Below you’ll find, over the coming weeks, a Top 10 Outstanding Teaching Ideas section with plenty of top tips to make your teaching outstanding – in no particular order!
Even though we’re starting at number 10, I’m going to start off with the fundamental starting point for any lesson, let alone an outstanding one. You’ll have plenty of people who are against lesson objectives, saying that they stifle creativity and are too prescriptive etc. etc. Nonsense. How on earth do you expect children to learn anything if you haven’t got a clear idea about what you want them to learn and how you’re going to get them there? They don’t HAVE to be shared with your class at the beginning every time, but at the very least YOU have to know what they are!
Learning objectives and success criteria (SC; coming up later) are the fundamental tools that allow children to engage in their own learning. The learning objective needs to relate to what you want the children to learn and not what activity you’re asking them to do. In a bit more depth, you need to separate the objective from the context of the learning, making sure you focus the objective on the learning you want.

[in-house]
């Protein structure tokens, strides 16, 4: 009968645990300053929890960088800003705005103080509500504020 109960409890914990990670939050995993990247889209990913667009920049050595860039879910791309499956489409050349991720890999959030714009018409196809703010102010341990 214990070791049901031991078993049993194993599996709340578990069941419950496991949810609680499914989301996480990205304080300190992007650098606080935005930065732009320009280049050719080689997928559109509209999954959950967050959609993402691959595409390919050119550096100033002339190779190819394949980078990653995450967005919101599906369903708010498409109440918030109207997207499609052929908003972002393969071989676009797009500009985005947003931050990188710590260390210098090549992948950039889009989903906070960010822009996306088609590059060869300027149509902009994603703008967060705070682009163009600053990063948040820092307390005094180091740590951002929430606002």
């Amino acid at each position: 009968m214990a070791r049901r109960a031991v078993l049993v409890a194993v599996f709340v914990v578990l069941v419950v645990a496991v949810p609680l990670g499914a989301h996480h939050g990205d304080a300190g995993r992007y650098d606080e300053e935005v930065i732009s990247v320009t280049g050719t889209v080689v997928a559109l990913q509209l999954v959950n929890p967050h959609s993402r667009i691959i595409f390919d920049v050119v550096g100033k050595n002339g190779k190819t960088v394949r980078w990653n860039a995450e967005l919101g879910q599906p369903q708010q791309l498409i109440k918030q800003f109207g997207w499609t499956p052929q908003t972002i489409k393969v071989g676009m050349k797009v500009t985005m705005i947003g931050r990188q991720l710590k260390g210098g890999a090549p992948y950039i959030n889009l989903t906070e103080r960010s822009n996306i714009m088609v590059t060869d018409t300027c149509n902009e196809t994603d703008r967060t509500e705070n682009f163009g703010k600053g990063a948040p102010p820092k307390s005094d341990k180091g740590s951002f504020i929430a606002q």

Open and closed learning objectives
Learning objectives tend to be either closed or open. Closed learning objectives tend to be knowledge-based, are either right or wrong, and are achieved in the same way by all children. Some examples:
- to be able to use speech marks
- to know the days of the week in Russian
- to be able to multiply two 2-digit numbers together.
Open learning objectives describe skills for which there will be a difference in quality from one child to the next. Two children could both write an opening to a story, including all the elements you would expect it to have, but there may be a vast difference in the quality of the writing. This second type of objective, obviously, gives you more scope to provide effective, developmental feedback.
Some examples of open learning objectives:
- to be able to think of an effective simile
- to be able to write a description of a setting for a story.
If you are able to separate the learning objective from the activity and make it clear to the children, then they are able to transfer the skill associated with that objective across all subjects.
Here are some ideas of the different wording you can use depending on what you want the children to learn from the lesson:
- know that . . . (knowledge)
- develop/be able to . . . (skills)
- understand how/why . . . (understanding)
- develop/be aware of . . . (attributes and values)
- reflect on . . . (metacognition)
So there you have it, some ideas on how to make you learning objectives effective and worthwhile – more about learning objectives in the book ‘How to be an Outstanding Primary School Teacher‘.